Learn how the Browns incorporated Wing-T elements into their Run Game

By Brendan Leister | Posted 1/28/2019

In his second game as the Cleveland Browns Interim Offensive Coordinator Freddie Kitchens decided to get creative with a formation rarely seen in the NFL in the early second quarter against the Atlanta Falcons.  After serving as the team’s running backs coach for the first eight weeks of the season, Kitchens wanted to find a way to get all three of the team’s talented running backs; Nick Chubb, Duke Johnson, and Dontrell Hilliard involved in the game plan. 

With this in mind, he went to a Full House, 31 personnel, Wing T-inspired formation for an entirety of a seven-play drive in which the offense drove 42 yards.  Although the drive ended in an interception thrown on a halfback pass from Dontrell Hilliard to Baker Mayfield, the creativity displayed in the run game stood out.

RB Lead Option

RB Lead Option


  • Play Side Tackle: Leave the play side C-gap defender, climb for play side inside linebacker
  • Play Side Guard: With no immediate threat in play side gap, climb for backside inside linebacker
  • Center: Reach the play side 1-technique with help from the backside guard
  • Backside Guard: Double the play side 1-tech with the center
  • Backside Tackle: Reach defender in play side gap
  • Backside Tight End: Reach head up defender to play side gap
  • Play Side Running Back: Lead for the first second level defender outside the box
  • Tailback: Option path with backside running back
  • Backside Running Back: Take hand-off from quarterback with aiming point at outside leg of the front side tackle, maintain option phase with the tailback – read front side C-gap defender.  If he commits, pitch the ball.  If he plays the pitch, keep the ball and replace him.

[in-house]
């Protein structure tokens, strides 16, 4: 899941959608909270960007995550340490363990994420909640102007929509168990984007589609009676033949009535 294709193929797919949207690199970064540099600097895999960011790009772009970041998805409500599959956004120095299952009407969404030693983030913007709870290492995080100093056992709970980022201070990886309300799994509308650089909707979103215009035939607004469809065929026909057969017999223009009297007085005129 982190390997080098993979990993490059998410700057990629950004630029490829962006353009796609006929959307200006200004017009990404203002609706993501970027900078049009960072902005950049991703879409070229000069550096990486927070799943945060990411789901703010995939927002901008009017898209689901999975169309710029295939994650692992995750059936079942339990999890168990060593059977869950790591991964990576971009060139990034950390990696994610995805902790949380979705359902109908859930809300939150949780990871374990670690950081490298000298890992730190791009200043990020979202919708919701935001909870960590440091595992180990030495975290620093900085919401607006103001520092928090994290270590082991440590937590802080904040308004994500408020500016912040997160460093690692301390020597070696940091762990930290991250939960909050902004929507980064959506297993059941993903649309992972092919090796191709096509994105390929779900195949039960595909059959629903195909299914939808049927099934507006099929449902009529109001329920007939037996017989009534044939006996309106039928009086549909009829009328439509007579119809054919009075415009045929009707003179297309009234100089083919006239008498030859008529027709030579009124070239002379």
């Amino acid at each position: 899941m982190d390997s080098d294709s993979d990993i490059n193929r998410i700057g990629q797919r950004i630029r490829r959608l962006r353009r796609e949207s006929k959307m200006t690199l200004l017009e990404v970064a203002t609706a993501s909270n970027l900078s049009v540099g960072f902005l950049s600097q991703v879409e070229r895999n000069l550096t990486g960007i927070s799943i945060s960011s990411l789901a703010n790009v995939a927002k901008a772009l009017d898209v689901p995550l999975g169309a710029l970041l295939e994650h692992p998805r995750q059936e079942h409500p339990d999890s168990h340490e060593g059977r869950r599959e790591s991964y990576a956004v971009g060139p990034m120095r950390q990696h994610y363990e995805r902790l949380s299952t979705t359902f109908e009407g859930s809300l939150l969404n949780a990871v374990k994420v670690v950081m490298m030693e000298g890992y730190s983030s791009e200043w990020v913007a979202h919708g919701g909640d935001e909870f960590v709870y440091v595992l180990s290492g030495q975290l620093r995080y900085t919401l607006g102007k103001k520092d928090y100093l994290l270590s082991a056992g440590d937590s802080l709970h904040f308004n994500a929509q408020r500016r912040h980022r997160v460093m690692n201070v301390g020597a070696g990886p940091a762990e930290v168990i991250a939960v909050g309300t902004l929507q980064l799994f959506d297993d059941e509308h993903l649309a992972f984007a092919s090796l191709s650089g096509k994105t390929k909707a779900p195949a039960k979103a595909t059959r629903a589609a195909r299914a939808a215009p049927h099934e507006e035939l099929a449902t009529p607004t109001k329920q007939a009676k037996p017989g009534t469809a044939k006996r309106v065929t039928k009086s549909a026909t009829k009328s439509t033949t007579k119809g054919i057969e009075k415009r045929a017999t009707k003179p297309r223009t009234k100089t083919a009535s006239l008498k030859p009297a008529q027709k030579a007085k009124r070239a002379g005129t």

As you can see in the video, the backside tackle gets just enough of the 3-technique to keep him from chasing down the play from the backside.  The center and backside guard do a great job of reaching the 1-technique.  The front side tackle leads and kicks out the front side inside linebacker.  The running back fakes the pitch to the tailback and the C-gap defender takes the bait.  He then keeps the ball and replaces the defender with speed.  The backside inside linebacker outruns the block by the front side guard but not until after the play has already gained 9 yards.  This is a great concept for a team who wants to enjoy the advantages of using Lead Option, but does not want to put their quarterback at risk of taking more hits.

Outside Zone Lead

RB Outside Zone Lead


  • Play Side Tackle: Reach immediate defender in play side gap
  • Play Side Guard: Reach immediate defender in play side gap
  • Center: Reach immediate defender in play side gap
  • Backside Guard: With no immediate defender in play side gap, climb for backside inside linebacker
  • Backside Tackle: Reach defender in play side gap
  • Backside Tight End: Cut off backside 7-technique; go two for two with the backside running back, climb for backside outside linebacker once he overtakes the 7-technique
  • Play Side Running Back: Lead for front side inside linebacker
  • Tailback: Accelerate downhill with an aiming point of the outside leg of the play side tackle.  Read “bounce, bang, bend” rules; read the end man on the line of scrimmage, if he gets reached, the tailback bounces the ball outside to the C-gap.  If the end man on the line of scrimmage does not get reached, the tailback then reads the next defender inside on the line of scrimmage.  If that defender gets reached the tailback runs through the B-gap.  If he does not get reached, the tailback bends the ball back inside to the A-gap.
  • Backside Running Back: Cut off backside 7-technique, taking over for the backside tight end once he climbs for the backside outside linebacker

As shown in the video, the front side of the play is blocked well, but the tailback hesitates to bend the ball back into the A-gap because the backside 3-technique outruns the reach block by the backside tackle.  Just as the tailback begins to make his cut the 3-technique gets into his vision.  He continues to press the block by the front side guard before hitting the B-gap, following his lead blocker through the hole.  This leads to the guard losing the leverage battle and the play side 3-technique coming off to make the tackle after a 2-yard gain.

The full house, wing-T-inspired formation gave the Browns the ability to get their best athletes all on the field at the same time.  Although they did not run a bunch of plays out of the formation, they were able to move the ball by getting it into playmaker's hands.  Think players, formations, plays in that order when creating a successful game plan.

Photo Courtesy: Joshua Gunter/Cleveland.com


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